AUDIE CORNISH, HOST:
Dorian Johnson met Michael Brown about five months before Brown was shot and killed last August in Ferguson, Mo. The anniversary's coming up this Sunday. They had been walking together when they encountered police officer Darren Wilson. It was Johnson's account of what happened that day that helped inspire the protest chant hands up, don't shoot. It became a hash tag, a slogan on T-shirts and stickers, and a symbolic gesture by NFL players. Johnson told his story in several TV interviews in the days just after Brown's death...
(SOUNDBITE OF TV INTERVIEW)
DORIAN JOHNSON: He shot again, and once my friend felt that shot, he turned around and he put his hands in the air and he started to get down, but the officer still approached with his weapon drawn, and he fired several more shots.
CORNISH: The Department of Justice did not find evidence to support that account. Already a controversial figure, Dorian Johnson came under even more scrutiny after the DOJ report and has tried to stay out of the spotlight. But this week, a new interview with him was published in the St. Louis alternative paper, Riverfront Times, and Danny Wicentowski did that interview. He joins us now to talk about it. Welcome to the program, Danny.
DANNY WICENTOWSKI: Thanks for having me, Audie.
CORNISH: So we heard a little clip of Dorian Johnson, there, speaking in a TV interview. How has his account of what happened on August 9 changed in the last year, if at all?
WICENTOWSKI: You know, it's actually been a remarkably consistent account, but it's also, you know, a piece of witness testimony that speaks to this greater challenge of figuring out what happens on - during two minutes, during a particular day at a particular time. You know, in the year, sort of, since Dorian Johnson, sort of, made, sort of, that famous line where he said that he was shot with his hands up in the air, as well, saying that he was shot in the back, really the only significant change was that Johnson said that he actually did not see Brown shot in the back. He didn't see a bullet strike his friend. But he had seen the gun shot happen, and in the same moment, Brown turned around. And so he, sort of, linked these two actions in his mind, and he initially presented it as fact. A lot of people, though, took that as a lie, as a - sort of a manipulation that shows Dorian Johnson as sort of this untrustworthy and even malicious kind of witness.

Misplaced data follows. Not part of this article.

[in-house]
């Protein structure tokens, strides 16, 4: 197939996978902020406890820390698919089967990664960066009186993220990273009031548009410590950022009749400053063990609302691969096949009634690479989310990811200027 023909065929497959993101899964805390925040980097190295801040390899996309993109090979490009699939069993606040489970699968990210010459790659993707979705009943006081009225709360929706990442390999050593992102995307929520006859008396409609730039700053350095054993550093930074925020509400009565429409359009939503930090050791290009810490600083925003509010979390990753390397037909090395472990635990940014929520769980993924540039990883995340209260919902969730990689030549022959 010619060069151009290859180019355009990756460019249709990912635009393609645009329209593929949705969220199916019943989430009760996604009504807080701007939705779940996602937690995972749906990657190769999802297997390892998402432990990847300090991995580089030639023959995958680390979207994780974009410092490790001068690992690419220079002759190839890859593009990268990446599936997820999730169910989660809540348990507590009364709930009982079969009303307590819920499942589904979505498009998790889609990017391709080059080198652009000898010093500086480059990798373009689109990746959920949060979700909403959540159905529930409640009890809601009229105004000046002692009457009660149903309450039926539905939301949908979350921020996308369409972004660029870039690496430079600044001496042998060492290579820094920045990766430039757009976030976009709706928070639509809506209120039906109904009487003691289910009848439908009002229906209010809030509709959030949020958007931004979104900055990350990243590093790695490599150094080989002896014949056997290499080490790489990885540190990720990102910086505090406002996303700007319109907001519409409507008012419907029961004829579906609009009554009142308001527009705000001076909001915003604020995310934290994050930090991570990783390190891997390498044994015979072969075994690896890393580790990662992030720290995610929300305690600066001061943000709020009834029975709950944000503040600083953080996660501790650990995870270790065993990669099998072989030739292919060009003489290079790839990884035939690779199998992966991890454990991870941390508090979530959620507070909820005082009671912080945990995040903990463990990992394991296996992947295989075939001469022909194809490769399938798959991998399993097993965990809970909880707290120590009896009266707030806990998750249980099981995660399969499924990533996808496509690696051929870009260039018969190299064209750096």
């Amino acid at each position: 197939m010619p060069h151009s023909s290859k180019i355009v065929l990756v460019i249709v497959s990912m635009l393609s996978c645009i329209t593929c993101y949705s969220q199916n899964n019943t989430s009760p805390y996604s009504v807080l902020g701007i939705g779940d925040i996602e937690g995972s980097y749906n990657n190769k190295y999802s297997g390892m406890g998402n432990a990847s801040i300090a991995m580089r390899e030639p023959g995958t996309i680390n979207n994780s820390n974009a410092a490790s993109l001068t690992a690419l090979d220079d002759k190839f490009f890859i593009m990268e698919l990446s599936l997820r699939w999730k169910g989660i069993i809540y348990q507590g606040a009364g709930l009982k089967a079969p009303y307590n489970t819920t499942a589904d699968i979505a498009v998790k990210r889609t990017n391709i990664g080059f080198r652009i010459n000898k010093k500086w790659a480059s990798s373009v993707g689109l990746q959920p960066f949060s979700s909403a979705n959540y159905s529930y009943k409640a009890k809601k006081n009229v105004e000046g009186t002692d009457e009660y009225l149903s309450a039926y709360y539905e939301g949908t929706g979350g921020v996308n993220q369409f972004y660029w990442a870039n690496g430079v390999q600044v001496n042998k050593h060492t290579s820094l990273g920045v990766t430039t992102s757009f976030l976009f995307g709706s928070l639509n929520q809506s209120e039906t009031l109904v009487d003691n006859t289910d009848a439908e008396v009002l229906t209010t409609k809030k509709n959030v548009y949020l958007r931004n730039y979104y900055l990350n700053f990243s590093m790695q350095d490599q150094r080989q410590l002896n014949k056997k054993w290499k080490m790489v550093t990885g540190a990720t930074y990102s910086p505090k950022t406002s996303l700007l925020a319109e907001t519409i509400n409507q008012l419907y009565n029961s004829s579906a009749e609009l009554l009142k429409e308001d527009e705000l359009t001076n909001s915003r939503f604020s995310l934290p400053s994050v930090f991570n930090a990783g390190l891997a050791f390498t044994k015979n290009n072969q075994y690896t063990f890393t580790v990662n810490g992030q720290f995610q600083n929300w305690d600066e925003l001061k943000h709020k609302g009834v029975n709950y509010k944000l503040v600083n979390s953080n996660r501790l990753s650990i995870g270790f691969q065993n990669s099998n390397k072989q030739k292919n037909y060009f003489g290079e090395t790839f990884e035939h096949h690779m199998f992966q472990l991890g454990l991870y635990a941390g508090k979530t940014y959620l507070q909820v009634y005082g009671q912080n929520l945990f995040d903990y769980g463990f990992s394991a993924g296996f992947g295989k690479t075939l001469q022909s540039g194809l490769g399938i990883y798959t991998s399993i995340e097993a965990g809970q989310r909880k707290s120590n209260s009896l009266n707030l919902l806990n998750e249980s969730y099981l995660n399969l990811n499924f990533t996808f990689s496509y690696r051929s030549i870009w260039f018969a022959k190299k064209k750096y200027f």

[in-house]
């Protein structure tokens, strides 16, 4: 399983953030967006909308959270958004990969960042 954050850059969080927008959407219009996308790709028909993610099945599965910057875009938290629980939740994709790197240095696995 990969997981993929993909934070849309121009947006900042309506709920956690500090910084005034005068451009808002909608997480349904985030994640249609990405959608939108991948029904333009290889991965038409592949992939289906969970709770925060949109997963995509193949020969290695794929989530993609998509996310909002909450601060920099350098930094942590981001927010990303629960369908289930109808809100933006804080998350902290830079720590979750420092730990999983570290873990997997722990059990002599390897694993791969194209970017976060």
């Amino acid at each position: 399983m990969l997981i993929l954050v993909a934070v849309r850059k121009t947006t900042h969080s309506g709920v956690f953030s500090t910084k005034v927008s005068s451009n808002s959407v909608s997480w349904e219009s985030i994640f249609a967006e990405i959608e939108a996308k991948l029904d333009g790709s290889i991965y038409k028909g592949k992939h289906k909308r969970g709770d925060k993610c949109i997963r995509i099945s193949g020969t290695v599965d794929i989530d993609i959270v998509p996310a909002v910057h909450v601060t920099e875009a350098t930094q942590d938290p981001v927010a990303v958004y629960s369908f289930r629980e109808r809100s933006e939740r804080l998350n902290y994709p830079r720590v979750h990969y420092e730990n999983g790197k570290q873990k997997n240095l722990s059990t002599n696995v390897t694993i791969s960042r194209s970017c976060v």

CORNISH: So remind us what happened to him in the immediate aftermath. Obviously, he was part of the investigation, but kind of what was he up to or where was he?
WICENTOWSKI: Well, the interesting thing is that he told me - is that he kind of drops off the map at that point. He gets in contact with the NAACP in St. Louis, and they, sort of, shuttle him off in this, sort of, protective custody in various hotel rooms and really only went out to get necessities. He was there with his girlfriend and his daughter at the time, and he basically watched a lot of TV. And he told me that it was, sort of, this overwhelming experience where it was the only way that he could sort of feel connected, was just to watch TV endlessly in these hotel rooms.
CORNISH: About nine months later, he's actually arrested at a block party in St. Louis, and he's charged with resisting arrest. It makes national news again. What did he tell you about the period around that time?
WICENTOWSKI: He told me that that was actually - you know, before that arrest, he had felt that he was finally getting back to sort of where his - he had hoped his life would be taking him. He had found a job, finally. And then this block party comes up, and, you know, there's a confrontation with a police officer and his brothers. He's arrested with his brothers, and he feels that he was being harassed and targeted by the police department for the things he'd said about Michael Brown.
CORNISH: Throughout the article, you do get a sense that he feels persecuted. How did he explain himself to you?
WICENTOWSKI: I think he finds himself in this very strange tension in that he is - he saw Michael Brown die just a few feet away from him. He has, sort of, been, I would say, mythologized almost as this part of the Ferguson story, but he was also someone who was really kept outside of a lot of the action. He was really on the other side of the glass, so to speak. He couldn't participate in the protests. He didn't really have any contact with the protest activists or leaders, and I think he is a guy who really wishes he could be involved and could have lent his own voice to, you know, the whole situations that played out over those next weeks and months.